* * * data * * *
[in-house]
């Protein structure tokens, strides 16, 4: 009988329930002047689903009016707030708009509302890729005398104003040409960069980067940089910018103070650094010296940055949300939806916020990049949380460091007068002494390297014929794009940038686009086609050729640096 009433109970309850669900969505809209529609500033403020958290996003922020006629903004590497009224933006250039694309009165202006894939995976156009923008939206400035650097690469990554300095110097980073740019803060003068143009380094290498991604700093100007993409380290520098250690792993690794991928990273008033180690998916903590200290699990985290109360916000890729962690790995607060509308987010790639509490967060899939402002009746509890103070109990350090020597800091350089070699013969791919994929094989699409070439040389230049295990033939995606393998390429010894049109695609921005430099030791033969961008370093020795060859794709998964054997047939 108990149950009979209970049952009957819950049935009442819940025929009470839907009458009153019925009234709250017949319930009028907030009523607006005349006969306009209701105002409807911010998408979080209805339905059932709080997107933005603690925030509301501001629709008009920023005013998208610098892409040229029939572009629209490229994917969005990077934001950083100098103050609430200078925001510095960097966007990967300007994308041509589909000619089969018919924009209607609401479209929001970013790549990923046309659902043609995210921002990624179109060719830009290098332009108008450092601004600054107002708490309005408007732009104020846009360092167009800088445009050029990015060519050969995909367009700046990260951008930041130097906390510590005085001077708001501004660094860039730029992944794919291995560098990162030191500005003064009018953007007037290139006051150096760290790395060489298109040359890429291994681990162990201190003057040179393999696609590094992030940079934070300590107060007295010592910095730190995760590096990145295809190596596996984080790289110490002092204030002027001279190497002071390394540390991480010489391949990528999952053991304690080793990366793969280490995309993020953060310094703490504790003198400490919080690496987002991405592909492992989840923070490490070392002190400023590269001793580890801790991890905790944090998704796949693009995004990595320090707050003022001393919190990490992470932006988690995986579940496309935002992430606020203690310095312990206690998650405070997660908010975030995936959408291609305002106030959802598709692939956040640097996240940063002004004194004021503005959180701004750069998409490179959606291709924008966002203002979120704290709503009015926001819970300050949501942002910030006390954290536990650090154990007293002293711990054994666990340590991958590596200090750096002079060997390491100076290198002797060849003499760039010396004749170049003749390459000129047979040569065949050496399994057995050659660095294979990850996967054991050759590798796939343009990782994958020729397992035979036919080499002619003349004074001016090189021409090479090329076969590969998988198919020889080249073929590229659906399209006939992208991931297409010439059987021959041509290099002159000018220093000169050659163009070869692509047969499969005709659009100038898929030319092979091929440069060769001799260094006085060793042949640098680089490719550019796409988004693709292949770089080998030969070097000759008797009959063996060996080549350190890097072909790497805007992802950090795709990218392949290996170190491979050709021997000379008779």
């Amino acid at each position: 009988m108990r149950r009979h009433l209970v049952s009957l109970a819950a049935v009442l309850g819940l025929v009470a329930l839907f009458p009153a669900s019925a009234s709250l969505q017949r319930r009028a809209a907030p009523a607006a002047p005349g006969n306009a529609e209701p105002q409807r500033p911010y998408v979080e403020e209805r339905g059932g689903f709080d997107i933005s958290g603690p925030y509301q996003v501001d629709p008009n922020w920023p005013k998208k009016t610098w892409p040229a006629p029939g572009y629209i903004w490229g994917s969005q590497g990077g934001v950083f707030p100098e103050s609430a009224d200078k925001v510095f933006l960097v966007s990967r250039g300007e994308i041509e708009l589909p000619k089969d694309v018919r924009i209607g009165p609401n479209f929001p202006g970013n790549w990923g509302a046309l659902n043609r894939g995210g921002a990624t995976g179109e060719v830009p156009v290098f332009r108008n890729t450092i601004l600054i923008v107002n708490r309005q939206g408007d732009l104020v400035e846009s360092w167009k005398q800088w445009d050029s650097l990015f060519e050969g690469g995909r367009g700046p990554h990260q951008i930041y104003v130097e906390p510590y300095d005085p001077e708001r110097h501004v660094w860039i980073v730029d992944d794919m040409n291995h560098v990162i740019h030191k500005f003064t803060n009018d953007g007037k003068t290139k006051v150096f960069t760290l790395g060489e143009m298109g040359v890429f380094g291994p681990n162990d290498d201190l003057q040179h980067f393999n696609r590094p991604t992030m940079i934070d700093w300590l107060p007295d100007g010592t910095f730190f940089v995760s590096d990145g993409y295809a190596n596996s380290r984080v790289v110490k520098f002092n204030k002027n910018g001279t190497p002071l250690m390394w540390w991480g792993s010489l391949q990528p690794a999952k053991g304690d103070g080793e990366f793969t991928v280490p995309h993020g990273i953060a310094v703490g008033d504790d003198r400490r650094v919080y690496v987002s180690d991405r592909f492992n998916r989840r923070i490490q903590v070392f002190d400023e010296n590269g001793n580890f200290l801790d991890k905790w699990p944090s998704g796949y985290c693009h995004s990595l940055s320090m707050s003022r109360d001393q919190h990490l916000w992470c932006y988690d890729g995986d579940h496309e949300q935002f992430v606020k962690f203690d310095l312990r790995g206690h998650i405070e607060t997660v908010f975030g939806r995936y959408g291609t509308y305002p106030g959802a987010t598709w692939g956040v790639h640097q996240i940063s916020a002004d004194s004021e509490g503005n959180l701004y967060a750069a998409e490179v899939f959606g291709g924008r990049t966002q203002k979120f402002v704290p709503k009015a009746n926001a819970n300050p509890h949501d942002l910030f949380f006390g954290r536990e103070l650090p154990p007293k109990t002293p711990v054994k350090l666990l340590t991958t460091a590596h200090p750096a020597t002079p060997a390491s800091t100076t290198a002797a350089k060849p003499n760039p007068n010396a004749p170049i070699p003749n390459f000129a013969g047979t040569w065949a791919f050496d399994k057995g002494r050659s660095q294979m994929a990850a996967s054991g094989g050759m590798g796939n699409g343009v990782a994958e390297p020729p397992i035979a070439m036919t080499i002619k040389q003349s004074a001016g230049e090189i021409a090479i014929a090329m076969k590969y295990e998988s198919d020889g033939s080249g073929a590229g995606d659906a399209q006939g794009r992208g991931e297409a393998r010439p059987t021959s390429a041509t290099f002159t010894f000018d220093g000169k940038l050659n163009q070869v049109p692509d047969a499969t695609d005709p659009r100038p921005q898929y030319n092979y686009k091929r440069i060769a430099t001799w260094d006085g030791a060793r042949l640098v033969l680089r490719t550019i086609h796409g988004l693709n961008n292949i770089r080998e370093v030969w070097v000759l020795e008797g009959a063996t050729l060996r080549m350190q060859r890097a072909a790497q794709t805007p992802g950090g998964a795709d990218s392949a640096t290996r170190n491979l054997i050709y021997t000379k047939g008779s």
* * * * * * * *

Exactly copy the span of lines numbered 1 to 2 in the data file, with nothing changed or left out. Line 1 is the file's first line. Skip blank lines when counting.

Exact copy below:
[in-house]
């Protein structure tokens, strides 16, 4: 009988329930002047689903009016707030708009509302890729005398104003040409960069980067940089910018103070650094010296940055949300939806916020990049949380460091007068002494390297014929794009940038686009086609050729640096 009433109970309850669900969505809209529609500033403020958290996003922020006629903004590497009224933006250039694309009165202006894939995976156009923008939206400035650097690469990554300095110097980073740019803060003068143009380094290498991604700093100007993409380290520098250690792993690794991928990273008033180690998916903590200290699990985290109360916000890729962690790995607060509308987010790639509490967060899939402002009746509890103070109990350090020597800091350089070699013969791919994929094989699409070439040389230049295990033939995606393998390429010894049109695609921005430099030791033969961008370093020795060859794709998964054997047939 108990149950009979209970049952009957819950049935009442819940025929009470839907009458009153019925009234709250017949319930009028907030009523607006005349006969306009209701105002409807911010998408979080209805339905059932709080997107933005603690925030509301501001629709008009920023005013998208610098892409040229029939572009629209490229994917969005990077934001950083100098103050609430200078925001510095960097966007990967300007994308041509589909000619089969018919924009209607609401479209929001970013790549990923046309659902043609995210921002990624179109060719830009290098332009108008450092601004600054107002708490309005408007732009104020846009360092167009800088445009050029990015060519050969995909367009700046990260951008930041130097906390510590005085001077708001501004660094860039730029992944794919291995560098990162030191500005003064009018953007007037290139006051150096760290790395060489298109040359890429291994681990162990201190003057040179393999696609590094992030940079934070300590107060007295010592910095730190995760590096990145295809190596596996984080790289110490002092204030002027001279190497002071390394540390991480010489391949990528999952053991304690080793990366793969280490995309993020953060310094703490504790003198400490919080690496987002991405592909492992989840923070490490070392002190400023590269001793580890801790991890905790944090998704796949693009995004990595320090707050003022001393919190990490992470932006988690995986579940496309935002992430606020203690310095312990206690998650405070997660908010975030995936959408291609305002106030959802598709692939956040640097996240940063002004004194004021503005959180701004750069998409490179959606291709924008966002203002979120704290709503009015926001819970300050949501942002910030006390954290536990650090154990007293002293711990054994666990340590991958590596200090750096002079060997390491100076290198002797060849003499760039010396004749170049003749390459000129047979040569065949050496399994057995050659660095294979990850996967054991050759590798796939343009990782994958020729397992035979036919080499002619003349004074001016090189021409090479090329076969590969998988198919020889080249073929590229659906399209006939992208991931297409010439059987021959041509290099002159000018220093000169050659163009070869692509047969499969005709659009100038898929030319092979091929440069060769001799260094006085060793042949640098680089490719550019796409988004693709292949770089080998030969070097000759008797009959063996060996080549350190890097072909790497805007992802950090795709990218392949290996170190491979050709021997000379008779």